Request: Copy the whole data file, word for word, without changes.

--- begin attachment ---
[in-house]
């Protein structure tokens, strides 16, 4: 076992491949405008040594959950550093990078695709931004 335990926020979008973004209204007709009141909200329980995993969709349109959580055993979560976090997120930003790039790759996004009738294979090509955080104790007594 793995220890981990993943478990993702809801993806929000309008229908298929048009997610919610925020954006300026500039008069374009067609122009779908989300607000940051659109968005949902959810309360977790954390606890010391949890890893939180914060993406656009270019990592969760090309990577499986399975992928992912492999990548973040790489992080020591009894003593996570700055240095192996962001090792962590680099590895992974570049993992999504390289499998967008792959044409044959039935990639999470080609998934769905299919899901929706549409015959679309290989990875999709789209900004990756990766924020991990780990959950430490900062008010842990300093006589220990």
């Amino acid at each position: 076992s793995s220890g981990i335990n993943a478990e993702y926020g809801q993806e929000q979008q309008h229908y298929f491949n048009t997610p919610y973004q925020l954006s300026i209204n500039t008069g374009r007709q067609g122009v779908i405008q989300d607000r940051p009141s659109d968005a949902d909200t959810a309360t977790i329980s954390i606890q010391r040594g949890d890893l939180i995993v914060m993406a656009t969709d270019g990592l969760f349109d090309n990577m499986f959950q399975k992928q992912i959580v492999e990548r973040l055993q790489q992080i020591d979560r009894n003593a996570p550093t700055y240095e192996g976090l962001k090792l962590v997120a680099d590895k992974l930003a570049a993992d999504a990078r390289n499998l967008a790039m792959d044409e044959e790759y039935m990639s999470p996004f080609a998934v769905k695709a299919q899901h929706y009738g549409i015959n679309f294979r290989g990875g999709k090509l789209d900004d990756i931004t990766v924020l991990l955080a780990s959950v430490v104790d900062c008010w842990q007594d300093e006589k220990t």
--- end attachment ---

[in-house]
């Protein structure tokens, strides 16, 4: 076992491949405008040594959950550093990078695709931004 335990926020979008973004209204007709009141909200329980995993969709349109959580055993979560976090997120930003790039790759996004009738294979090509955080104790007594 793995220890981990993943478990993702809801993806929000309008229908298929048009997610919610925020954006300026500039008069374009067609122009779908989300607000940051659109968005949902959810309360977790954390606890010391949890890893939180914060993406656009270019990592969760090309990577499986399975992928992912492999990548973040790489992080020591009894003593996570700055240095192996962001090792962590680099590895992974570049993992999504390289499998967008792959044409044959039935990639999470080609998934769905299919899901929706549409015959679309290989990875999709789209900004990756990766924020991990780990959950430490900062008010842990300093006589220990």
């Amino acid at each position: 076992s793995s220890g981990i335990n993943a478990e993702y926020g809801q993806e929000q979008q309008h229908y298929f491949n048009t997610p919610y973004q925020l954006s300026i209204n500039t008069g374009r007709q067609g122009v779908i405008q989300d607000r940051p009141s659109d968005a949902d909200t959810a309360t977790i329980s954390i606890q010391r040594g949890d890893l939180i995993v914060m993406a656009t969709d270019g990592l969760f349109d090309n990577m499986f959950q399975k992928q992912i959580v492999e990548r973040l055993q790489q992080i020591d979560r009894n003593a996570p550093t700055y240095e192996g976090l962001k090792l962590v997120a680099d590895k992974l930003a570049a993992d999504a990078r390289n499998l967008a790039m792959d044409e044959e790759y039935m990639s999470p996004f080609a998934v769905k695709a299919q899901h929706y009738g549409i015959n679309f294979r290989g990875g999709k090509l789209d900004d990756i931004t990766v924020l991990l955080a780990s959950v430490v104790d900062c008010w842990q007594d300093e006589k220990t």